One of their first actions was to increase the rate of tax to 60% and resort to violent means to collect it. Quite obviously the price of rice rose steeply during the drought, from Rs. 2.48 per maund (37.32 kgs) in 1769 to Rs. 8.64 in 1771 (almost 400% increase), but the produce was so little and the unaffordability so high, that despite the higher rate of tax, it could hardly compensate the loss of revenue. The next course of action was to derive higher revenues by way of taxes from their cash crops which they sold overseas including the Americas.

Meanwhile, in America, owing to a string of protests that had broken out, Britain had repealed the taxes it had imposed on the colonists. However, it refused to repeal the tea tax due to their revenues being severely impacted by the Great Bengal Famine – it was estimated that the colonists drank more than a million pounds of tea each year. In protest, the colonists boycotted tea sold by BEIC and smuggled in Dutch tea, leaving BEIC with millions of pounds of surplus tea and facing bankruptcy.

This in turn prompted BEIC to persuade the British parliament to pass the Tea Act in 1773, which permitted BEIC to sell tea to the colonies duty-free and much cheaper than other tea companies – but still tax the tea when it reached colonial ports. The vehement and obstinate refusal to pay tax on tea led not to the reduction but an increase in tea smuggling, even though the cost of the smuggled tea exceeded the cost of tea sold by the BEIC.

Led by Samuel Adams, the Sons of Liberty rallied meetings against the British Parliament. In December 1773, even as several BEIC ships carrying tea arrived at Griffin’s Wharf, the colonists refused to pay taxes or allow the tea to be unloaded, stored, sold or used. The British Governor on his part refused to allow the ships to return to Britain and ordered the tea tariff be paid and the tea unloaded.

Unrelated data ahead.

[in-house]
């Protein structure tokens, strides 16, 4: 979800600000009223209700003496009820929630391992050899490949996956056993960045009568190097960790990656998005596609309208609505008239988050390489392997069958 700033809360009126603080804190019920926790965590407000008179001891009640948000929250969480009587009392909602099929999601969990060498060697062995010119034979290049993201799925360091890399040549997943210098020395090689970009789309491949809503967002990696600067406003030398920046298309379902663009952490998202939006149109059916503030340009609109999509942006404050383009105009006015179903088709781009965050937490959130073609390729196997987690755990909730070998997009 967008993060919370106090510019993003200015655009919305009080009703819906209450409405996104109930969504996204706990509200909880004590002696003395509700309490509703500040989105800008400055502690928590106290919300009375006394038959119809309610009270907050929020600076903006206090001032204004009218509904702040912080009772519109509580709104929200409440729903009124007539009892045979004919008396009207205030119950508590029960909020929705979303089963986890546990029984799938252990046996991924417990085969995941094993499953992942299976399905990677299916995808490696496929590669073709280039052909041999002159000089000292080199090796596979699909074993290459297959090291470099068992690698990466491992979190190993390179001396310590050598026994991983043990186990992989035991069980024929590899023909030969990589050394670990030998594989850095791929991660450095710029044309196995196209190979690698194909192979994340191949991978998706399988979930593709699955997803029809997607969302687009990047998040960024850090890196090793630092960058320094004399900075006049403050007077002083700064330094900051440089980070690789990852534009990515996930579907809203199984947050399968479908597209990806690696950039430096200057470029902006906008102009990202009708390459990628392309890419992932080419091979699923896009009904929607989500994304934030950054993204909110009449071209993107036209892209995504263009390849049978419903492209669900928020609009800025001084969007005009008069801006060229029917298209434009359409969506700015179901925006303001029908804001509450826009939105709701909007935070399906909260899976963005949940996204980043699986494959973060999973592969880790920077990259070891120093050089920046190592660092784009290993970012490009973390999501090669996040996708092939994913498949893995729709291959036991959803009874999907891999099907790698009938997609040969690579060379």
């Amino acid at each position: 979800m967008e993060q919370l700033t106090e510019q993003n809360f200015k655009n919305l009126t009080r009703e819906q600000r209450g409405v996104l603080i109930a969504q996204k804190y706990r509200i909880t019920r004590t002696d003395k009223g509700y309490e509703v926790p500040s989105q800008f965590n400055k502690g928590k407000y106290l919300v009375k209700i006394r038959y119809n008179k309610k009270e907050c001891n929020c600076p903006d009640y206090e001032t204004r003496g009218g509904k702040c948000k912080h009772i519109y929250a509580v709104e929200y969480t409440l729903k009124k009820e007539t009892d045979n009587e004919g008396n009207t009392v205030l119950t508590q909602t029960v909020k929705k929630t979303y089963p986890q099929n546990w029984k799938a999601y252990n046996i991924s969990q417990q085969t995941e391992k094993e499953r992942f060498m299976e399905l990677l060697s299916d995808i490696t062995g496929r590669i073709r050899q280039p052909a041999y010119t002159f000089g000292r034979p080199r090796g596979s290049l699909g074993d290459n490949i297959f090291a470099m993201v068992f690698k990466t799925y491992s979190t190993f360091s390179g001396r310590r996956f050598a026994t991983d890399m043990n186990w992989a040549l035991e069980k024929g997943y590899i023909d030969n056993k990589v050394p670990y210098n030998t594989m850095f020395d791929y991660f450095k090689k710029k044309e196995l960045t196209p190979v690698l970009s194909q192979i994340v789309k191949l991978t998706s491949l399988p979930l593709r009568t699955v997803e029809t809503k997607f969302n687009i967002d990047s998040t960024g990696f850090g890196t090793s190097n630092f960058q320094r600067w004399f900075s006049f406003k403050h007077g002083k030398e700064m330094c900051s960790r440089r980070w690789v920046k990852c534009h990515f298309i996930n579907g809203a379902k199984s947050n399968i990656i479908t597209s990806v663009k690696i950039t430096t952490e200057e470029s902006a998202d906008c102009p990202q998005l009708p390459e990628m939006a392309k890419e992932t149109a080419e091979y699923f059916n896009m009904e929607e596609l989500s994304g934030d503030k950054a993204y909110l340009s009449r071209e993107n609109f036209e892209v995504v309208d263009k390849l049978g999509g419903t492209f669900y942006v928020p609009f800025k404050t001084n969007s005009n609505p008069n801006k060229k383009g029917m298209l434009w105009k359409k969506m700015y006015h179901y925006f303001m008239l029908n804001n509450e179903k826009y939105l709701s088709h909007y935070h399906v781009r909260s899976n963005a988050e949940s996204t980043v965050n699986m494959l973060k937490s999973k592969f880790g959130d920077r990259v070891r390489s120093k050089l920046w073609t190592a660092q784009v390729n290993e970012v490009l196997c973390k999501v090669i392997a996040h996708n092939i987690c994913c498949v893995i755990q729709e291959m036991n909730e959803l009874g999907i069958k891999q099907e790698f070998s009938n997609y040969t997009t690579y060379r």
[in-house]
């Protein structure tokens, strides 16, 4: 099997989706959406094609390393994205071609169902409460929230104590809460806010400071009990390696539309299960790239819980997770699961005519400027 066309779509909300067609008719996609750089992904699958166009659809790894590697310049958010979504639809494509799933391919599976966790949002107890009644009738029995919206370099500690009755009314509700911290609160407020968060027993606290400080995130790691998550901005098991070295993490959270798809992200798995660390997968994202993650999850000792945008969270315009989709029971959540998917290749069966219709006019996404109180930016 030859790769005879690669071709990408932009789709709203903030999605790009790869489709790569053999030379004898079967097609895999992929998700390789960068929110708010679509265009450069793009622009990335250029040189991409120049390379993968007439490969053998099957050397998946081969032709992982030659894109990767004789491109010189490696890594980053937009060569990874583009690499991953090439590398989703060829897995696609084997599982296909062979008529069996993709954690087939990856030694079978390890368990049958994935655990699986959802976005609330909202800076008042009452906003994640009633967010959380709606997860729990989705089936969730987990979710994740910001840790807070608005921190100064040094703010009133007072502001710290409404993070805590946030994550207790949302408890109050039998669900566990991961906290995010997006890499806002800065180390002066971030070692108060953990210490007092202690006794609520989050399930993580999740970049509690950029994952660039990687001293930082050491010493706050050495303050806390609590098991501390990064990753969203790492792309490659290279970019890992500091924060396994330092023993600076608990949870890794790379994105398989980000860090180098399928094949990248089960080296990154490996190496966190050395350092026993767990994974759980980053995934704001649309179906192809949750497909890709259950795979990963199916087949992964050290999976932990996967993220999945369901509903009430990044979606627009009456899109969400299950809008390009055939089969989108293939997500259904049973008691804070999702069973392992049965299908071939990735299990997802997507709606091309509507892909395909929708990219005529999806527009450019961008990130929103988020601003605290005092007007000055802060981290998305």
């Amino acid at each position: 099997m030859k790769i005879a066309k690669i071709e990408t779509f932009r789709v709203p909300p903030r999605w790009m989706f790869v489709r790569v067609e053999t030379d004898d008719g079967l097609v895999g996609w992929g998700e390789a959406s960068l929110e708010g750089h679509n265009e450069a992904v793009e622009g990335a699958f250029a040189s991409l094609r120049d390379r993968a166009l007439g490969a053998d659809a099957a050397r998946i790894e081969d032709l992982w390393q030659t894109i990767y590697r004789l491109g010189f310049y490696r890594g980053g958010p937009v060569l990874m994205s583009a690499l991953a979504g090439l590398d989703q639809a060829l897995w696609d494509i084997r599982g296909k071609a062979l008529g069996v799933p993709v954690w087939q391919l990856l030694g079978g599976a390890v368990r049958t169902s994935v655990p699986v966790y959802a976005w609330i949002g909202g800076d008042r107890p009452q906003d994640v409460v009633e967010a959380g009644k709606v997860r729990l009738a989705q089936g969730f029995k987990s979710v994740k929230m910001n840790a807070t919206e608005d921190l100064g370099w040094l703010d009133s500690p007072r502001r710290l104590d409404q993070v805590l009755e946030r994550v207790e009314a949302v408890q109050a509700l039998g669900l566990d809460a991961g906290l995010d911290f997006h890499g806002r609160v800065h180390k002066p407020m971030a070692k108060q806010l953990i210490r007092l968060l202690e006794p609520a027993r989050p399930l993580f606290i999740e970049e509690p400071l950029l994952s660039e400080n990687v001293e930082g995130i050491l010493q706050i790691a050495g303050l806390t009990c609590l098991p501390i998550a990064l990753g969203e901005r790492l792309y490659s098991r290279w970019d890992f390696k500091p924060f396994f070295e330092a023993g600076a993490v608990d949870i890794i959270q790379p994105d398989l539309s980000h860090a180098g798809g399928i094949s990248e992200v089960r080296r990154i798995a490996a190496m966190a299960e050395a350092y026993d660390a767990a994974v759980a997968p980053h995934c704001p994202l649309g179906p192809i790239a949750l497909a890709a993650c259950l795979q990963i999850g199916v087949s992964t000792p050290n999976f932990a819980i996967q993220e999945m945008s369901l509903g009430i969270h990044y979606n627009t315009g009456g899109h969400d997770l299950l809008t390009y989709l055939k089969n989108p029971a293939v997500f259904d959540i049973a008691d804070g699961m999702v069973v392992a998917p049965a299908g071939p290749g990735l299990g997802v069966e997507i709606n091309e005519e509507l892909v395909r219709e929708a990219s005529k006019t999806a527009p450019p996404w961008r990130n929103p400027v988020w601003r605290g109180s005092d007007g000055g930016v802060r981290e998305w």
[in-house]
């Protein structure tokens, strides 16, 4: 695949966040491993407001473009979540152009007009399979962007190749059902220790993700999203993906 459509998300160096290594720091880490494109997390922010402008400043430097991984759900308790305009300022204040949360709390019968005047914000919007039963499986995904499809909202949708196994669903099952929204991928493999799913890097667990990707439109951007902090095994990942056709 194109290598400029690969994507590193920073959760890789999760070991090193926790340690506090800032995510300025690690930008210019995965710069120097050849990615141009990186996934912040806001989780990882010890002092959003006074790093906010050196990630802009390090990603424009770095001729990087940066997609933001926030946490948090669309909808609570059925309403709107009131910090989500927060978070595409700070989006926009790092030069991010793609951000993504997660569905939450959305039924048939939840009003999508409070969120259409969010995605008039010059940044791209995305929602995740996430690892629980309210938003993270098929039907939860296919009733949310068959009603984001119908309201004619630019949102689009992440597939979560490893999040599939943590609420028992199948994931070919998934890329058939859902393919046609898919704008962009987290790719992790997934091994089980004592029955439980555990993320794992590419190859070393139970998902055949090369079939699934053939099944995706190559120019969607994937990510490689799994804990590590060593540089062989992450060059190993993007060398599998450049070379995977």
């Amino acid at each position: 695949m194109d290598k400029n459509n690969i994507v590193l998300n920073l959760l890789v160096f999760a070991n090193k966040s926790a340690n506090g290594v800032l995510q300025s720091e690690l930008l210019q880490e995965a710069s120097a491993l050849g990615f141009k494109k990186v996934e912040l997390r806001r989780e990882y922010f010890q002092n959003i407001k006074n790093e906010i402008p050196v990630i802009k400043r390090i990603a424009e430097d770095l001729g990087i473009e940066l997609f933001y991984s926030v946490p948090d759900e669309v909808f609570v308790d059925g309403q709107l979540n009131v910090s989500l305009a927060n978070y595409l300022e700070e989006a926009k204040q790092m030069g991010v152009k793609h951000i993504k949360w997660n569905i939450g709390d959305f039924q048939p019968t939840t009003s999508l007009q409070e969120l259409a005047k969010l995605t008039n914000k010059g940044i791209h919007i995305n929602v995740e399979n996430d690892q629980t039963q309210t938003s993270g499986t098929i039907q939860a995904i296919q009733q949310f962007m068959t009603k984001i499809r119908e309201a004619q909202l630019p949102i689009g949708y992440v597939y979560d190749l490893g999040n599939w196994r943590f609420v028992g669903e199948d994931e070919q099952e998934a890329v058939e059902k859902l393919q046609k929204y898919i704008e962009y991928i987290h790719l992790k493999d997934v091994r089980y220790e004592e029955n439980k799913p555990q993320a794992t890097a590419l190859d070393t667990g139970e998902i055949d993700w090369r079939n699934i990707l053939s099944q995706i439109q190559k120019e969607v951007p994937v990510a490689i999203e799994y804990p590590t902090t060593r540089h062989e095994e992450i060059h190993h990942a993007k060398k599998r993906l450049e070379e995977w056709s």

That night, over a 100 colonists teamed up to empty 45 tons of tea (worth over a million dollars today) into Boston Harbour. This event eventually became famous as the ‘Boston Tea Party’. In retribution, the British Parliament passed a series of Acts which came to be known as the ‘Coercive Acts’ or ‘Intolerable Acts’. They hoped (erroneously) that these Acts would crush the rebellion and prevent the colonies from uniting, but the colonies viewed these reprehensive laws as tyranny and the resistance movement gained strength and momentum.

The first Continental Congress was convened in 1774, to write ‘The Declaration and Resolves’ and prevent oppression by the British; which eventually sparked the beginning of the American Revolution. Thus, some stupid decisions in Bengal by the BEIC eventually led to American independence. Wasn’t that interesting?

PS: 270 years later, we have still not learnt our lessons. If the Indian addiction to refined sugar does not reduce dramatically and significantly and we continue to grow such enormous quantities of sugarcane, not only would the drought-like conditions increase but several parts of India may turn into a desert. Do we really need all this sugar?